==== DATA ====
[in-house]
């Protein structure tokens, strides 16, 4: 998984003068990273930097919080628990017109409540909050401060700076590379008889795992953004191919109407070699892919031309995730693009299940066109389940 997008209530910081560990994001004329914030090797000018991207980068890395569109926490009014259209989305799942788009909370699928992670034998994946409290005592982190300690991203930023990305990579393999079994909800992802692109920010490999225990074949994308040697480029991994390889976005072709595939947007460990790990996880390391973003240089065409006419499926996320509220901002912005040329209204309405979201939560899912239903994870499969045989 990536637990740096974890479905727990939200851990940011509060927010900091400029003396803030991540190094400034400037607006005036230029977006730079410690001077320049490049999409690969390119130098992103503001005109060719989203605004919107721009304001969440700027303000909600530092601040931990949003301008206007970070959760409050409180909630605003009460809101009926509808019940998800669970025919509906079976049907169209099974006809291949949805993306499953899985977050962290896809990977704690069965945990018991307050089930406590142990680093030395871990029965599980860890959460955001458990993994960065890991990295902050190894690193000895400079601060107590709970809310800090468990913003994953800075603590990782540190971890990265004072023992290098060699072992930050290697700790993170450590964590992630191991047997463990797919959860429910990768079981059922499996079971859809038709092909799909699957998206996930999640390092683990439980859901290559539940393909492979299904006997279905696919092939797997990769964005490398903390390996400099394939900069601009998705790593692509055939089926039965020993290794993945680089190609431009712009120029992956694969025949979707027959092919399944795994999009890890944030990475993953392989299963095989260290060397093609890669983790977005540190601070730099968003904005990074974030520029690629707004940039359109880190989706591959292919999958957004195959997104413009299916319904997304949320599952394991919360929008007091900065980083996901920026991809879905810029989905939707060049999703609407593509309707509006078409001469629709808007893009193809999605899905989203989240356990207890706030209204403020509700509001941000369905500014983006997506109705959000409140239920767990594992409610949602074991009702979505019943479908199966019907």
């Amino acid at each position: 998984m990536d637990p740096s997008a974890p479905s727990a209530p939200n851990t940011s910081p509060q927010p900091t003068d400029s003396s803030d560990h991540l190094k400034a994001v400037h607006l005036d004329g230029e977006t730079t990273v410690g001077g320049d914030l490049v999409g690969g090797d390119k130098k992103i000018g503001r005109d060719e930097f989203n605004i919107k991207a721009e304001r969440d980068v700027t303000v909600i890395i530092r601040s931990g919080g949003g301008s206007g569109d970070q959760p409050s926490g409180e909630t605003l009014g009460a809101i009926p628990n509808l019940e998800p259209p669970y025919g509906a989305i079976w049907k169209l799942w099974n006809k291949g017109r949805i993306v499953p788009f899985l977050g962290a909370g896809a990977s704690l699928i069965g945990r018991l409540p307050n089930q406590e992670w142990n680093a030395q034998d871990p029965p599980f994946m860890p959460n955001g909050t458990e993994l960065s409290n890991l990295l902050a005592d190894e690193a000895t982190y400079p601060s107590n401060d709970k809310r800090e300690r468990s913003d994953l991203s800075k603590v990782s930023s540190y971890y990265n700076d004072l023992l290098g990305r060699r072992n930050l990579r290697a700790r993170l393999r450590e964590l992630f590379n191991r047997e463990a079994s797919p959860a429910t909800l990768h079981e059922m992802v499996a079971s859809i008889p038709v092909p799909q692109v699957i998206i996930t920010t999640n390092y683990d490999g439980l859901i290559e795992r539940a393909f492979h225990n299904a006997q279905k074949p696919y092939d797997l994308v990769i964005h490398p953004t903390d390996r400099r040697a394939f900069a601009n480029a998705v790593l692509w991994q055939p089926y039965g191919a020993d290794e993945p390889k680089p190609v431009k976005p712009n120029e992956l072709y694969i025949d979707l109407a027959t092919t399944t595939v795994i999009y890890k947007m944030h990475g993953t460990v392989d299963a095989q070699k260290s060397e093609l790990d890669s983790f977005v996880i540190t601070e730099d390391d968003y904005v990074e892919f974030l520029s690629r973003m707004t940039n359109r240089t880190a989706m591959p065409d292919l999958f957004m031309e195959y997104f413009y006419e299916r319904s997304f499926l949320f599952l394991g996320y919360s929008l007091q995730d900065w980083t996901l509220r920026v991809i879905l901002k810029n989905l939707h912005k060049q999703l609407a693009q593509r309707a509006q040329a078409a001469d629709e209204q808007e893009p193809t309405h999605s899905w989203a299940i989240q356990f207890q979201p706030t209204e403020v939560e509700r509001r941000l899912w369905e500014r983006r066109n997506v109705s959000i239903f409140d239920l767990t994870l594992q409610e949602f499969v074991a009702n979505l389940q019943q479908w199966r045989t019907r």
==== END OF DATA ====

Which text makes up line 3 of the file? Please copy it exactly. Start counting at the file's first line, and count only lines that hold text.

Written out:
């Amino acid at each position: 998984m990536d637990p740096s997008a974890p479905s727990a209530p939200n851990t940011s910081p509060q927010p900091t003068d400029s003396s803030d560990h991540l190094k400034a994001v400037h607006l005036d004329g230029e977006t730079t990273v410690g001077g320049d914030l490049v999409g690969g090797d390119k130098k992103i000018g503001r005109d060719e930097f989203n605004i919107k991207a721009e304001r969440d980068v700027t303000v909600i890395i530092r601040s931990g919080g949003g301008s206007g569109d970070q959760p409050s926490g409180e909630t605003l009014g009460a809101i009926p628990n509808l019940e998800p259209p669970y025919g509906a989305i079976w049907k169209l799942w099974n006809k291949g017109r949805i993306v499953p788009f899985l977050g962290a909370g896809a990977s704690l699928i069965g945990r018991l409540p307050n089930q406590e992670w142990n680093a030395q034998d871990p029965p599980f994946m860890p959460n955001g909050t458990e993994l960065s409290n890991l990295l902050a005592d190894e690193a000895t982190y400079p601060s107590n401060d709970k809310r800090e300690r468990s913003d994953l991203s800075k603590v990782s930023s540190y971890y990265n700076d004072l023992l290098g990305r060699r072992n930050l990579r290697a700790r993170l393999r450590e964590l992630f590379n191991r047997e463990a079994s797919p959860a429910t909800l990768h079981e059922m992802v499996a079971s859809i008889p038709v092909p799909q692109v699957i998206i996930t920010t999640n390092y683990d490999g439980l859901i290559e795992r539940a393909f492979h225990n299904a006997q279905k074949p696919y092939d797997l994308v990769i964005h490398p953004t903390d390996r400099r040697a394939f900069a601009n480029a998705v790593l692509w991994q055939p089926y039965g191919a020993d290794e993945p390889k680089p190609v431009k976005p712009n120029e992956l072709y694969i025949d979707l109407a027959t092919t399944t595939v795994i999009y890890k947007m944030h990475g993953t460990v392989d299963a095989q070699k260290s060397e093609l790990d890669s983790f977005v996880i540190t601070e730099d390391d968003y904005v990074e892919f974030l520029s690629r973003m707004t940039n359109r240089t880190a989706m591959p065409d292919l999958f957004m031309e195959y997104f413009y006419e299916r319904s997304f499926l949320f599952l394991g996320y919360s929008l007091q995730d900065w980083t996901l509220r920026v991809i879905l901002k810029n989905l939707h912005k060049q999703l609407a693009q593509r309707a509006q040329a078409a001469d629709e209204q808007e893009p193809t309405h999605s899905w989203a299940i989240q356990f207890q979201p706030t209204e403020v939560e509700r509001r941000l899912w369905e500014r983006r066109n997506v109705s959000i239903f409140d239920l767990t994870l594992q409610e949602f499969v074991a009702n979505l389940q019943q479908w199966r045989t019907r």